Like A Horse And Carriage

HUGH GRANT, WHO HAS GRACED THE margins of many an English film, gets to step front and center in the romantic comedy Four Weddings and a Funeral and proves himself a deft and debonair leading man. He plays Charles, a handsome, diffident bachelor with a lethal wit who's dated every woman in his set without finding a proper mate. What Charles does for a living we never find out. What occupies his leisure hours is his friends' incessant nuptials. True to its title, Mike ("Enchanted April") Newell's movie follows Charles and six friends through four elaborate, very funny wedding ceremonies. At the first, Charles is smitten by the beautiful, elusive American Carrie (Andie MacDowell). But after they spend a blissful night together, she vanishes back to the States.

We know he's found the woman of his dreams. But the sophisticated screenplay by Richard Curtis piles clever comic roadblocks in their path, not the least of which is the third wedding Charles attends-Carrie's marriage to another man. If this breezy and bawdy tale has a flaw, it's in the depiction of its enigmatic heroine. Actually, she's incomprehensible, and the winsome MacDowell hasn't enough resources to flesh her out. Fortunately, there are too many other delicious distractions to' make this a serious bother. There is Rowan Atkinson's priceless farcical turn as a bungling novice priest. There is Simon Callow's rude, acerbic gusto as the gayest member of the set; Charlotte Coleman's punkish ebullience as Charles's flatmate Scarlett, and the unexpected poignance of that one funeral. Fluff with an edge, "Four Weddings" brings a venerable old genre delightfully up to date.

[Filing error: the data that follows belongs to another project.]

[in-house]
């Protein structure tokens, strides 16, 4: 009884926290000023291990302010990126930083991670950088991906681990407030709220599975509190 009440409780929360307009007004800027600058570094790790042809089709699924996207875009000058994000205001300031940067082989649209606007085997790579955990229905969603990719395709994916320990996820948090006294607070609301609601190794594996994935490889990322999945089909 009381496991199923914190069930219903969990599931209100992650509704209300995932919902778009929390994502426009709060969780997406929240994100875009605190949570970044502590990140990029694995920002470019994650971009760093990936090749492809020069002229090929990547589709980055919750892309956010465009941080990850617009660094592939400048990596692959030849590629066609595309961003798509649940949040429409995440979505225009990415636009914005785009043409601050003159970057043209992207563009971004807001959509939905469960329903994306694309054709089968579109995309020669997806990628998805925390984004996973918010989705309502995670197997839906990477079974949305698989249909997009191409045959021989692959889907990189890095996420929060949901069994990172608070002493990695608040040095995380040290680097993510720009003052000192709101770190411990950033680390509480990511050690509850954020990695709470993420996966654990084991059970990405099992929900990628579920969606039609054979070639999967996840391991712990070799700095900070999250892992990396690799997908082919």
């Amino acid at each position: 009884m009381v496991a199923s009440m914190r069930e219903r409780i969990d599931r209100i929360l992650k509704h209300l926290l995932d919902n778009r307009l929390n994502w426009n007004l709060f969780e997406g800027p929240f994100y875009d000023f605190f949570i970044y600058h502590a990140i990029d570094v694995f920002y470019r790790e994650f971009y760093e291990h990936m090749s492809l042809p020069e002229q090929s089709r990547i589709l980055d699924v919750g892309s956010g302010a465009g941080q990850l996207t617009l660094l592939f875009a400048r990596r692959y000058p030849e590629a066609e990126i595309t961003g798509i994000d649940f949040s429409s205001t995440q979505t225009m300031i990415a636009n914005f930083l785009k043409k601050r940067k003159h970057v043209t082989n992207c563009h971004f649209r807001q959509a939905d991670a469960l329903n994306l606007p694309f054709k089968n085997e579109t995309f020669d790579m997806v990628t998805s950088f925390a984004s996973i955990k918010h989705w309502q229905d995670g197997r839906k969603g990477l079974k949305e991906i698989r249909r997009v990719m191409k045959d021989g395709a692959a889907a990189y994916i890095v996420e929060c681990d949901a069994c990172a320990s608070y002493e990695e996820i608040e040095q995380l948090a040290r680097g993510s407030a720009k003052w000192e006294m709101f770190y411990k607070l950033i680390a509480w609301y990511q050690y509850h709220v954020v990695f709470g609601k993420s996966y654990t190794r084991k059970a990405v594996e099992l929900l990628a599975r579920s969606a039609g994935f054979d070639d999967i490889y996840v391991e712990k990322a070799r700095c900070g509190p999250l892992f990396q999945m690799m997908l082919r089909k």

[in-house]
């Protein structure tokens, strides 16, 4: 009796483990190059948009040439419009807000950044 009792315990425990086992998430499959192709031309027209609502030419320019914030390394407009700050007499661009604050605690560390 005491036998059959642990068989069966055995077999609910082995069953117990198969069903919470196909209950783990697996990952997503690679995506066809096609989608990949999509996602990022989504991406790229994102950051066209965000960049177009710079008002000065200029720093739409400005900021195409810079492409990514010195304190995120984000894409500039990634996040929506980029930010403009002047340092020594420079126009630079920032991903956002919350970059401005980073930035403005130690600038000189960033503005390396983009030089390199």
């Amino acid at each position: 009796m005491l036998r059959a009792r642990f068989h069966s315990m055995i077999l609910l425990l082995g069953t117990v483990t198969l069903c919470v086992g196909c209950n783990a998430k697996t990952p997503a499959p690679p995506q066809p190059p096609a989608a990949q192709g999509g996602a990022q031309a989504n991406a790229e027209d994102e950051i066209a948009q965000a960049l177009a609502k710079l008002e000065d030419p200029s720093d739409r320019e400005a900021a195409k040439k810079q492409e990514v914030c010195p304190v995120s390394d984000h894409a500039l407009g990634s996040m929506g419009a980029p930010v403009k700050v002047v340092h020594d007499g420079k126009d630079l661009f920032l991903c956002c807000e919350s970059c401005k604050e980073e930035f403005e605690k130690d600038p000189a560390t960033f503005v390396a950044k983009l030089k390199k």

Like A Horse And Carriage | News